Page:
7 new ways golf instruction is embracing artificial intelligence and innovative technology
ORLANDO -- Though golf has a tendency to move slower than most industries, the technology innovations we've seen this week beg to differ. Artificial intelligence and robotics have been terms perhaps thrown around in the past, implemented by only the biggest companies, but now we're actually seeing the results of intense research and development. And that's especially true in the golf instruction realm, where lessons can have so much added value with the right set of data and smart products.
There were too many items to say this is a definitive list. But this is at least what caught our eye at the 2020 PGA Merchandise Show in the ever-expanding tech/instruction space.
1 . Hack Motion wrist sensor. Teachers (and students) want the ability to capture swing data and analyze it immediately. The biofeedback from Hack Motion, a wrist-motion training system, is synced to your tablet or smartphone (or computer). It tracks your wrist movement in real time, measuring wrist flexion, extension and rotation via a device you wear like a watch, in addition to a Velcroed strap you wear around your forefingers. After a quick minute calibration, the system captures any swing you make and delivers the data to the app, where you can study it. There's also access to tour-player data the company has captured over the past two-plus years. A Latvian-based company, CEO Atis Hermanas says the company has sold units to more than 40 countries over the past two years. It had leading coaches David Orr, James Leitz, Brian Manzella and others speaking to the benefits of the technology at the PGA Show. With audio feedback and seven hours of battery life, there's a lot to like about Hack Motion.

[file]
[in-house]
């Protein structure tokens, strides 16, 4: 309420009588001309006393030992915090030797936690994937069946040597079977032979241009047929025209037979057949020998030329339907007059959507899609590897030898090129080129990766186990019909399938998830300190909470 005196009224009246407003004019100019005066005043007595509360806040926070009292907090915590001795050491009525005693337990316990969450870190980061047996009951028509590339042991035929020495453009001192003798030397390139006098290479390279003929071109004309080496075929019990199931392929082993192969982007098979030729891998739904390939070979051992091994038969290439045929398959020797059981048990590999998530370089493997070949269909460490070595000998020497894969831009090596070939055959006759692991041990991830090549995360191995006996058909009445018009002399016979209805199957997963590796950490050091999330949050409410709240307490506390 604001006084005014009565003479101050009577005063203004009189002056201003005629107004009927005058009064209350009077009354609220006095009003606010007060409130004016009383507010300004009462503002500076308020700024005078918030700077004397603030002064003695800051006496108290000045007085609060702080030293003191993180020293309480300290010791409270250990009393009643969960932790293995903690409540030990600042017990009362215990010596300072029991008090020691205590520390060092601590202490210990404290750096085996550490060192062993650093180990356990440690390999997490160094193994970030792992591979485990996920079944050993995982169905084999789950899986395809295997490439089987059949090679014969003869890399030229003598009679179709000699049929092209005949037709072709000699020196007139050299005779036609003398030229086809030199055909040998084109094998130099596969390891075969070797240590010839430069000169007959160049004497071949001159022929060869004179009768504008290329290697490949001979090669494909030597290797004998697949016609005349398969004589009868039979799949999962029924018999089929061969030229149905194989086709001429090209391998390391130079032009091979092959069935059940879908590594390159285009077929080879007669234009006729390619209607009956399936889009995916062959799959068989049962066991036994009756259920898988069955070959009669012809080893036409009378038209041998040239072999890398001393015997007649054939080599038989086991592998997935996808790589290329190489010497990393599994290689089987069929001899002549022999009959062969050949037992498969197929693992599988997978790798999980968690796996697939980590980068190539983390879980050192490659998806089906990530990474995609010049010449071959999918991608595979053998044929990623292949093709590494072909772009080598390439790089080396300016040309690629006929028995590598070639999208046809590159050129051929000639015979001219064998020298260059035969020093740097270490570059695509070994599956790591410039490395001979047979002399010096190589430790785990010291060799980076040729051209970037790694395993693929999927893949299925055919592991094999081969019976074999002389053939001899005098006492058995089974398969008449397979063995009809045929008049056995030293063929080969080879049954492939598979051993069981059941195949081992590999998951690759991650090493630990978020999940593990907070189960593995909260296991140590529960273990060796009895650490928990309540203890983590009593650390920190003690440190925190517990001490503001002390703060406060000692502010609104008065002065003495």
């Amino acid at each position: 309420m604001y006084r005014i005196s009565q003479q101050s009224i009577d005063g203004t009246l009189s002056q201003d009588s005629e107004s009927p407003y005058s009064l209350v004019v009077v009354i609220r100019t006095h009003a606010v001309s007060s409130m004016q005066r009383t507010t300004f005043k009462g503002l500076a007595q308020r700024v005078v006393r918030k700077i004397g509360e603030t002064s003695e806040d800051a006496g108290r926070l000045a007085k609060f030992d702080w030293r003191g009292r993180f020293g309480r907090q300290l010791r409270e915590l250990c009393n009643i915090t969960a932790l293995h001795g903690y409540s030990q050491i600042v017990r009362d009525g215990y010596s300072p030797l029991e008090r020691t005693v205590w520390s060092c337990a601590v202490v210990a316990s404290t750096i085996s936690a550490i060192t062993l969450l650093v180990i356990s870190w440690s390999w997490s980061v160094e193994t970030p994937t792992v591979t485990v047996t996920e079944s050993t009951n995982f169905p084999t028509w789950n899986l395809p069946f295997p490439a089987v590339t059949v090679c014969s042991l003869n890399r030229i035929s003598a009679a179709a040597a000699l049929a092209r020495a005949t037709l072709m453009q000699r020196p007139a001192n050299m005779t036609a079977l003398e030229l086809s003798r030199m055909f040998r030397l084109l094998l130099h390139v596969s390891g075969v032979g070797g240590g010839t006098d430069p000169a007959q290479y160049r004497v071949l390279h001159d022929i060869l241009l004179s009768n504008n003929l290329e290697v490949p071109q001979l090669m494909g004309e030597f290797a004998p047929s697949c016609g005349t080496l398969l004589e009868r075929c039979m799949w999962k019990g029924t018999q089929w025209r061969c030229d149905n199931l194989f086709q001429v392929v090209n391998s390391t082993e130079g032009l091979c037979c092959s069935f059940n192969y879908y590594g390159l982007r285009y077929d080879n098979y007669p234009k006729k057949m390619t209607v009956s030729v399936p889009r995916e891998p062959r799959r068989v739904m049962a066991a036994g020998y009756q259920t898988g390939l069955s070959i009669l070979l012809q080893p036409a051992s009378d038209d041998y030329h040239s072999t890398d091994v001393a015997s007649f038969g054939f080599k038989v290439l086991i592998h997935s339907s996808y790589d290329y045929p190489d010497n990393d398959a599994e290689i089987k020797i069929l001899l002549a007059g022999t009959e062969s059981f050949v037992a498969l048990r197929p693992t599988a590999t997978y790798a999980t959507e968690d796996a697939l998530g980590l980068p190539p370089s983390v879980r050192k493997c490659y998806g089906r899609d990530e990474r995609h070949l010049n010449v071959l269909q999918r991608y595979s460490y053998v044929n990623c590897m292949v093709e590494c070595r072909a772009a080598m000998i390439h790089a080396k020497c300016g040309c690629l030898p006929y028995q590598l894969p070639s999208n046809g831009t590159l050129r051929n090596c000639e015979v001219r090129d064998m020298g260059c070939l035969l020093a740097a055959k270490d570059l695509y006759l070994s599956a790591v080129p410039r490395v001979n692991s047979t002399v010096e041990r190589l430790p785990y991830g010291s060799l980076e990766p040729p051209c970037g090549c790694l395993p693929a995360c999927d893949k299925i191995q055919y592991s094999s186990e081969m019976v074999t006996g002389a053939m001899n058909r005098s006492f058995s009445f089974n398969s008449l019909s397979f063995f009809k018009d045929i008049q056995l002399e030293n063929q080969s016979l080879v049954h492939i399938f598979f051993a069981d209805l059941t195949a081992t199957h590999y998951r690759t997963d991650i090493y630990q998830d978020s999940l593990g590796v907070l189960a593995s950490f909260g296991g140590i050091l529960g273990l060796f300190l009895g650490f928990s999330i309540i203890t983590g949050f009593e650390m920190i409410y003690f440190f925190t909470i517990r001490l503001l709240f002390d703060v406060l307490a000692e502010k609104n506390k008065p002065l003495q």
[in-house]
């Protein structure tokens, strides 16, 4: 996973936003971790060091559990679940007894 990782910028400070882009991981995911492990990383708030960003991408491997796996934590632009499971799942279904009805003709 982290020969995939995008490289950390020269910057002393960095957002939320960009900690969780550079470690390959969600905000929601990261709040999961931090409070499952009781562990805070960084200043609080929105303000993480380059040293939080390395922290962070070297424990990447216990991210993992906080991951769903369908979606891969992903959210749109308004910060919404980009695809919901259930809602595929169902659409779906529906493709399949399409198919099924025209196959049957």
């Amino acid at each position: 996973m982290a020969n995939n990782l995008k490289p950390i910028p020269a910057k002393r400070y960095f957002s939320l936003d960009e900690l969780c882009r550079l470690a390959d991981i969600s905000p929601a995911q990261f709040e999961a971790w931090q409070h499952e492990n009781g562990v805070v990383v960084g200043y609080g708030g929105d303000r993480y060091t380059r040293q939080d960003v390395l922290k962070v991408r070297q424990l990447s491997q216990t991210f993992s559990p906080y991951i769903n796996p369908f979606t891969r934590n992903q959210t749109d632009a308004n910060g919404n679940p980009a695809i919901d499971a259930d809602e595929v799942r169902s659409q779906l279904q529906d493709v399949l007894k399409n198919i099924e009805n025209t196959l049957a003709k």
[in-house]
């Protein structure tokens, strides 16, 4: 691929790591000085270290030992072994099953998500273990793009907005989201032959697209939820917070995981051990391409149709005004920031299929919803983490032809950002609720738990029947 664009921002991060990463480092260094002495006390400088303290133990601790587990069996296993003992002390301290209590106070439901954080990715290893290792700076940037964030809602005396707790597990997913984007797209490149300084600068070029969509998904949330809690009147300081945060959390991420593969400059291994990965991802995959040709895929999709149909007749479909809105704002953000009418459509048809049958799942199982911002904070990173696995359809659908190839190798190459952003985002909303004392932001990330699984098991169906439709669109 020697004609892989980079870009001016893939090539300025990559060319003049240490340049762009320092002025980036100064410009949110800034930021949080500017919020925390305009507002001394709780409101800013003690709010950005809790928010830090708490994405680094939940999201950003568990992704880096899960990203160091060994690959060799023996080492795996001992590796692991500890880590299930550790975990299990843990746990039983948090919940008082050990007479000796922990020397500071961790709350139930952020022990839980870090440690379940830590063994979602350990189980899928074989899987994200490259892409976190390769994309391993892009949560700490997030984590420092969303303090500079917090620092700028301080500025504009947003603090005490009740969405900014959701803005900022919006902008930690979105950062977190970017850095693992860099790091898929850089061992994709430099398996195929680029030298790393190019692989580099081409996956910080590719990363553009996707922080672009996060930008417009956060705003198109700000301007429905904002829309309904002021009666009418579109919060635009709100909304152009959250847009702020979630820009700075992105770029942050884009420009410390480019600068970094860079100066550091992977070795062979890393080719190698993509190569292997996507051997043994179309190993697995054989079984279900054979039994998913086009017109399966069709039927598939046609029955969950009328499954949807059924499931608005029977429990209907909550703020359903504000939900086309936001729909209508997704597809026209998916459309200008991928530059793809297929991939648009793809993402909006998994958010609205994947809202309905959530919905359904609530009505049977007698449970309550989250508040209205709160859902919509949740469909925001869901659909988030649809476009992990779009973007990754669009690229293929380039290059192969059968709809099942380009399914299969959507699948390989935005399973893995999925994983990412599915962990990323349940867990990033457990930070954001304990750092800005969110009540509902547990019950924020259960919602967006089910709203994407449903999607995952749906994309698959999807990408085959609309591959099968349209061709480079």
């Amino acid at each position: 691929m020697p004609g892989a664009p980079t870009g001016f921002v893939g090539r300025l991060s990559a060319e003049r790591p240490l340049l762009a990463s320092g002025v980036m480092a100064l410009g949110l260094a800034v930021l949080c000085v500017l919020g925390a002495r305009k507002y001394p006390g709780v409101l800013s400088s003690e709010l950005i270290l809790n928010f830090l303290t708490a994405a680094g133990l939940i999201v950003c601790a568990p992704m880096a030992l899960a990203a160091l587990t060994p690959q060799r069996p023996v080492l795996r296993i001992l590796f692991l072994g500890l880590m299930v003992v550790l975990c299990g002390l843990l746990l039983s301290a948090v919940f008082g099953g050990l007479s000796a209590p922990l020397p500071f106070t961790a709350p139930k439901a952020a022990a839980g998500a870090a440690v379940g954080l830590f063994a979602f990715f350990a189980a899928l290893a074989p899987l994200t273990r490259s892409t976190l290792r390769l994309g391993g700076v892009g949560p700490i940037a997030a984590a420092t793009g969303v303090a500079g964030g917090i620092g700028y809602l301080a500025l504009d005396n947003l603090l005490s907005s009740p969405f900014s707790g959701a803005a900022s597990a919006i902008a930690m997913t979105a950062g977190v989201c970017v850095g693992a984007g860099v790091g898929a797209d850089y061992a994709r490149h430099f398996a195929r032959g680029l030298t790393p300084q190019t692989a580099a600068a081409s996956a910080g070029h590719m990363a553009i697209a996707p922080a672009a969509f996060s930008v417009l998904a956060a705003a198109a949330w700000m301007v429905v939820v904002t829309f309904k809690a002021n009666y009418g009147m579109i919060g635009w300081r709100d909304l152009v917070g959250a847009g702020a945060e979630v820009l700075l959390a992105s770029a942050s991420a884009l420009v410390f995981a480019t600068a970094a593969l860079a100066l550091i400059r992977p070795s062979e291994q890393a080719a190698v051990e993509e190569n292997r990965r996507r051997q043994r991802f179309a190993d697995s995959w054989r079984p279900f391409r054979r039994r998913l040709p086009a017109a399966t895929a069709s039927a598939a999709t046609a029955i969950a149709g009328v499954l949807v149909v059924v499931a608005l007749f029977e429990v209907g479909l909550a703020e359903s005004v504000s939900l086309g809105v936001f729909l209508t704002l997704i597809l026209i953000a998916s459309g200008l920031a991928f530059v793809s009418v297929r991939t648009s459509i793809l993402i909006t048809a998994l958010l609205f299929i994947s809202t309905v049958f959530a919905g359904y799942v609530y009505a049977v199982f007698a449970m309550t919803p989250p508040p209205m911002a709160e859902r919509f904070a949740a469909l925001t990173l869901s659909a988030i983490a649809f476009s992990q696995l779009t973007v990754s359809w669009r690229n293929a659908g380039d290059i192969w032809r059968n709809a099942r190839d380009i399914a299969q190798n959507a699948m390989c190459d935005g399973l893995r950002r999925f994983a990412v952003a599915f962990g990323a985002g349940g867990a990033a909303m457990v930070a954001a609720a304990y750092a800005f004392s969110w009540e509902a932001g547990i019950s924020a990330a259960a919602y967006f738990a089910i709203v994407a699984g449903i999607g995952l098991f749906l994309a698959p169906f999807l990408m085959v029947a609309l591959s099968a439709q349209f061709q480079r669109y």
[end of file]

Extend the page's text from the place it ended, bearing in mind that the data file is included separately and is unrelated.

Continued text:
2 . TrackMan's new A.I. technology (Tracy). TrackMan's continued iterations on its existing technology will be fun to follow. It will continue to innovate on its launch-monitor technology to expand its offerings, including its simulator business. Perhaps most impressive is its new Tracy technology, which TrackMan unveiled at the PGA Show, with a soft June 1 launch. Tracy, adapted from tracer, is a mode you can turn on and off, which will recommend what you should work on based on a minimum of six shots on a TrackMan device. It will audibly communicate with you (if you want it to), with voice commands that ask game-analysis questions, and it will make recommendations based on the (estimated) 500-million-plus shots the company has collected around the world. As the company says, it pinpoints what you need to work, not how to work on it—encouraging you to seek the advice of an instructor.
3 . V1 + BodyTrak partnership. Applying ground force in the golf swing with proper sequencing is one of the hot instruction applications these days, as we continue to study how tour pros apply such force to their tee shots. A partnership between BodiTrak, which measures vertical force and velocity through a portable pressure mat—and V1 Sports, one of the first to penetrate the instruction/app space—hopes to deliver a complete way to capture data and study the kinematic sequencing. The package goes for $3,500.